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LSAC has announced the dates and locations of its 2008 Law School Forums.Here is a previous posting about the value of attending LSAC's law school forums.
Ann K. Levine, Esq.
Should an applicant make an effort to introduce himself/herself by name to an admissions officer?Is there an actual admissions benefit to this?(Besides learning more about the school, etc.)
Yes! I used to make little plus (or minus) marks by people's names/on the cards they'd fill out. If someone was particularly excited about my school, had a great LSAT/ GPA or something remarkable in their record, then I absolutely made a note of it. Likewise, if someone annoyed me, talked for too long, was giving off "crazy" signals, etc., I made a note of that as well.Also, if you introduce yourself by name, you might get an application fee waiver....
So it can help an applicant by introducing him/herself.What are your top three questions to ask an admissions officer?
If I gave you that on the blog, then 6000 law school applicants would all be asking the same questions and you sure wouldn't be likely to stand out from the crowd : )The important thing is to figure out what's important to you and find out if the law school has it. Use it as a way to tie in your previous experiences.
Would you recommend giving my business card or any sort of hand out to admissions officers?
If it feels appropriate, it's fine to offer it.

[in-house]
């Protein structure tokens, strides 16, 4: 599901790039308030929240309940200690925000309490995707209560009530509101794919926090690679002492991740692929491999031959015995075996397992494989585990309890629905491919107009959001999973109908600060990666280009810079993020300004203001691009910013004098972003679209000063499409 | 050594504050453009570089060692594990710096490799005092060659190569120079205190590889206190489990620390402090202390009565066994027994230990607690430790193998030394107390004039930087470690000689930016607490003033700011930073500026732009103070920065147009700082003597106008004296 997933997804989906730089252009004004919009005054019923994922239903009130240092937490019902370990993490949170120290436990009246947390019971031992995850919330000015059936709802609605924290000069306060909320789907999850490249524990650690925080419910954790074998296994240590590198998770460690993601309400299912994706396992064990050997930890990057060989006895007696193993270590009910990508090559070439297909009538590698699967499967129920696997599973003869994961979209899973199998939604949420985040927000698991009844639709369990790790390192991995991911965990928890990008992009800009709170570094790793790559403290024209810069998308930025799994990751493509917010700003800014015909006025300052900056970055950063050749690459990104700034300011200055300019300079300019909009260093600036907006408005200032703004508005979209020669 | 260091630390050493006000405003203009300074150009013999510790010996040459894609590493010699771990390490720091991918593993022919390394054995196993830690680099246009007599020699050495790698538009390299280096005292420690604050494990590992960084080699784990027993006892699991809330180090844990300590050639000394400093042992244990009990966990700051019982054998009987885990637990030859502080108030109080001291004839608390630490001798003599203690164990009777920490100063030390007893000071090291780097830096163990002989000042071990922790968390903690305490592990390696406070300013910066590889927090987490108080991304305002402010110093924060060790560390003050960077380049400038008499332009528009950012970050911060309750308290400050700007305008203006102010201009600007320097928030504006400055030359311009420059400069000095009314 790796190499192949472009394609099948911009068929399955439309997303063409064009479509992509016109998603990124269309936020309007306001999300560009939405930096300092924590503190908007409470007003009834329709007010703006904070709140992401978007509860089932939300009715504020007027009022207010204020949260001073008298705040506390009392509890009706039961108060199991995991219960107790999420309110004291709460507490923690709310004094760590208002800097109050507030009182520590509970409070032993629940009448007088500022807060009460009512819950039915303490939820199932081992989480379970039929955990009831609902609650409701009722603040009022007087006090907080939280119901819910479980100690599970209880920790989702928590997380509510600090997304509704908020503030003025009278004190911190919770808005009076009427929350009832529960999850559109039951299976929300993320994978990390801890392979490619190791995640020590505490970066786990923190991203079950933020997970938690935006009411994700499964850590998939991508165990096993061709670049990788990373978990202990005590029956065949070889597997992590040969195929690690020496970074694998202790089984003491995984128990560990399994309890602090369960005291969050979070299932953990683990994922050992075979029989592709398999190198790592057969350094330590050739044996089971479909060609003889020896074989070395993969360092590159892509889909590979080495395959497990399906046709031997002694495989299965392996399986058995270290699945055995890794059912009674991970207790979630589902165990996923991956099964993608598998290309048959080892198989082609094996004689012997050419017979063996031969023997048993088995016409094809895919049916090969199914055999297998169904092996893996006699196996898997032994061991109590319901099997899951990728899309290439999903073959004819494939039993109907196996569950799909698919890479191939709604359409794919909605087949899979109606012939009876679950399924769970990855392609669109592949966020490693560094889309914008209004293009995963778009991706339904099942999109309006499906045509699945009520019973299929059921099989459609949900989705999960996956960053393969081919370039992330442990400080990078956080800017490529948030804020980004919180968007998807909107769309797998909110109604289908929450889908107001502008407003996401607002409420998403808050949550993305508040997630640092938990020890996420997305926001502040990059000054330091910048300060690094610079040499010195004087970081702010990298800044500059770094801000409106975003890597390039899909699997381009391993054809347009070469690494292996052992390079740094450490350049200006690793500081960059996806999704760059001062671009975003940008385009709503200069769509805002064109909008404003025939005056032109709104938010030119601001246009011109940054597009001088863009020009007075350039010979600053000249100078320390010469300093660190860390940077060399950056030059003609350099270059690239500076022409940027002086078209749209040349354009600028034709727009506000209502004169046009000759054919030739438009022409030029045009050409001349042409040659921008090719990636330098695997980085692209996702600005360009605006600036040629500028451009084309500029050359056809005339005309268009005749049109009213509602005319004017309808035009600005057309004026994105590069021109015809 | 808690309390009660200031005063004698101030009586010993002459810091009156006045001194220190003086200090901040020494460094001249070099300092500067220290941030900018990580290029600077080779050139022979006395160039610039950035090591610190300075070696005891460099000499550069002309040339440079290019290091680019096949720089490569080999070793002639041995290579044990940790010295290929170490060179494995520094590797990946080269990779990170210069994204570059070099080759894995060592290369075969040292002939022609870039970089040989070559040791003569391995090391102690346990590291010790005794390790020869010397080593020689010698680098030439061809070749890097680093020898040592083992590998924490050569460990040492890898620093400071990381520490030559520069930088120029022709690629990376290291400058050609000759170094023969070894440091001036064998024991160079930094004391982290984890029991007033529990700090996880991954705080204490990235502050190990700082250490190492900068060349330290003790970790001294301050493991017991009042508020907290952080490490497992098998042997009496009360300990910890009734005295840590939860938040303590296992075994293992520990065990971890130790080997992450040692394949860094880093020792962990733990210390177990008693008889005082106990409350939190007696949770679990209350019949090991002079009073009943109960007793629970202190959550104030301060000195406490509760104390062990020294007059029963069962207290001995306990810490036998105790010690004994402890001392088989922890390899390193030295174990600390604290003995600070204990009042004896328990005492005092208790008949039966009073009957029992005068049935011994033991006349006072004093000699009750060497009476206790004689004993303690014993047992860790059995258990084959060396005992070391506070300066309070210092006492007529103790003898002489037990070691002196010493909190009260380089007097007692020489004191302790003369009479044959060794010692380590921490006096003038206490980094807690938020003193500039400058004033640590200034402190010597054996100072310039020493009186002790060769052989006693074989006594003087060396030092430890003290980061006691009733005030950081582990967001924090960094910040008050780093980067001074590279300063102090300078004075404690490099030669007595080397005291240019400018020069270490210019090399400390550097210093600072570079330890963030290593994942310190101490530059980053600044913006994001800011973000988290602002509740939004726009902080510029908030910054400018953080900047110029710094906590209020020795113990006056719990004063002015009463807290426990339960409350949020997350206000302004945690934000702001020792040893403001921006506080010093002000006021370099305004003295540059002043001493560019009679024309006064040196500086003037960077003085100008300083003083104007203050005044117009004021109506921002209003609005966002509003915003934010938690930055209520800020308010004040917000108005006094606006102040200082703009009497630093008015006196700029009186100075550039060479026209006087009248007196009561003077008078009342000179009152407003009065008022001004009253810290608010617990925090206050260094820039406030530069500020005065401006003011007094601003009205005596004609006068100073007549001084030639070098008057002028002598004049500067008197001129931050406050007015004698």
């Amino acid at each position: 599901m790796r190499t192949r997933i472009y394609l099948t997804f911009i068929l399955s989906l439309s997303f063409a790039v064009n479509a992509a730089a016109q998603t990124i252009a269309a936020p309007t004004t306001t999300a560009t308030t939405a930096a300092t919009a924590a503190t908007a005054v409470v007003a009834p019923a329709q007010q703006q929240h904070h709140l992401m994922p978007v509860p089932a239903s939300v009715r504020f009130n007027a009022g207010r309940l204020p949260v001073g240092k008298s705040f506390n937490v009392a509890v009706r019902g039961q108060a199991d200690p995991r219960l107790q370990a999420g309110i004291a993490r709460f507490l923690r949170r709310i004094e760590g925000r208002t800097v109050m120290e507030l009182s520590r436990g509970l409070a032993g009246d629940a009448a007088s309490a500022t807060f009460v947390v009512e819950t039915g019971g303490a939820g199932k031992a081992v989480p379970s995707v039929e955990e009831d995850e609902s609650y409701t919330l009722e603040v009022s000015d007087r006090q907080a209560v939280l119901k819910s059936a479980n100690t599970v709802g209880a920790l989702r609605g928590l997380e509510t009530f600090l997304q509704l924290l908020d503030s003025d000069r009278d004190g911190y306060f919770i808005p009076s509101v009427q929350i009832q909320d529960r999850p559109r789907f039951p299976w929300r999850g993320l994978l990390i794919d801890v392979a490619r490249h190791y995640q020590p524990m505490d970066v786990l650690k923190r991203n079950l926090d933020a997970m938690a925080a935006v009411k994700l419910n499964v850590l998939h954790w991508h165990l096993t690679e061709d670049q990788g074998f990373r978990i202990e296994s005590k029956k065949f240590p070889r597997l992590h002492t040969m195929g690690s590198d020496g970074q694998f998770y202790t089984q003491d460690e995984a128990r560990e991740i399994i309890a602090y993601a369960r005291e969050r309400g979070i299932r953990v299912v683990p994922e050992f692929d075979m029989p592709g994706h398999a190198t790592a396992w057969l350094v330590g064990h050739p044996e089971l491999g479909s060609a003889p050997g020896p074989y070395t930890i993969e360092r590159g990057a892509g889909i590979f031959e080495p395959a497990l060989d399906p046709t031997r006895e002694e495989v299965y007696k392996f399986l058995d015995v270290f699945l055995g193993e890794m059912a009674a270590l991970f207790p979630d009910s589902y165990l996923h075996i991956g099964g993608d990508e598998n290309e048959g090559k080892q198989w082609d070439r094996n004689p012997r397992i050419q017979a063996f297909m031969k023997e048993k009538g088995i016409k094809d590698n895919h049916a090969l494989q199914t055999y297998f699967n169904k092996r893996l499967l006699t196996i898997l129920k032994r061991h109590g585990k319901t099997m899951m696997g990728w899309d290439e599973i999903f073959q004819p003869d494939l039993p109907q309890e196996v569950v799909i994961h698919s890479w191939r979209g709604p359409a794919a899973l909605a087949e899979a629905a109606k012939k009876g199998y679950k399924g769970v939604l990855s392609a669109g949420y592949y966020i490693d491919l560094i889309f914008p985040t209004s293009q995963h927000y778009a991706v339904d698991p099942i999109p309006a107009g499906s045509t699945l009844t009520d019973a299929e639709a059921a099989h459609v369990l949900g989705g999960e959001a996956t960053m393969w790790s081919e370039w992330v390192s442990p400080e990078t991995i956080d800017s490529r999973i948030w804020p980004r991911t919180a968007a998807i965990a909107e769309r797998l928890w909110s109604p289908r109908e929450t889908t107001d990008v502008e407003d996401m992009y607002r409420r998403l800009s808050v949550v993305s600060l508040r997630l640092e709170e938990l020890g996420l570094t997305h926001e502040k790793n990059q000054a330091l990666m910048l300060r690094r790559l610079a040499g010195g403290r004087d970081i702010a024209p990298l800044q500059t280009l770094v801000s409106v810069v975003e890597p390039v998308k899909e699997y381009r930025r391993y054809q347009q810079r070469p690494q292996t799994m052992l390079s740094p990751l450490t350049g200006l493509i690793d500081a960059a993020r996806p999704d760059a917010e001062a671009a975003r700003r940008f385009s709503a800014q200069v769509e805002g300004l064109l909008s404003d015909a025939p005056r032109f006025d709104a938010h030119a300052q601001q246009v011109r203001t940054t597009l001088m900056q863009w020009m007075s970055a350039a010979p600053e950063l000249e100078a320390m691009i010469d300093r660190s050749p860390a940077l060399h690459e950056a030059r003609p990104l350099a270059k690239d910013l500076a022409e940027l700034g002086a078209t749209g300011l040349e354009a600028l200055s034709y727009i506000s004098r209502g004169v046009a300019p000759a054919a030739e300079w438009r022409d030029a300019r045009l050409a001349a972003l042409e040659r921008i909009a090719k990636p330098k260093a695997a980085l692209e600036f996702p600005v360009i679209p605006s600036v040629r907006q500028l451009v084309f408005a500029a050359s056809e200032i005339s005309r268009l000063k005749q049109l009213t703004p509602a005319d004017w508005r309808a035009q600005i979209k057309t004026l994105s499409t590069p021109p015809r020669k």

ANN!Could you give us a brief explanation of what exactly to expect at the forums?I'm deciding on whether to go!
Basically, representatives from 200 law schools stand behind tables and give out materials and answer questions. It's a lot like a job fair. If you have specific schools that interest you that you won't be able to travel to later in the cycle, seek them out at the forum. If you have no idea what interests you, definitely go and talk to as many schools as possible. If you already have an LSAT score, you may find yourself picking up application fee waivers. It can absolutely be worthwhile.
You mentioned fee waivers...If we do not qualify based on our financial situation, what is the best way to approach schools for fee waivers based upon an excellent LSAT score for that school?
It's easy - just ask. Say, I'm really interested in your school but I don't have a lot of room in my application budget. Given my credentials, is there any way I can apply for a fee waiver?
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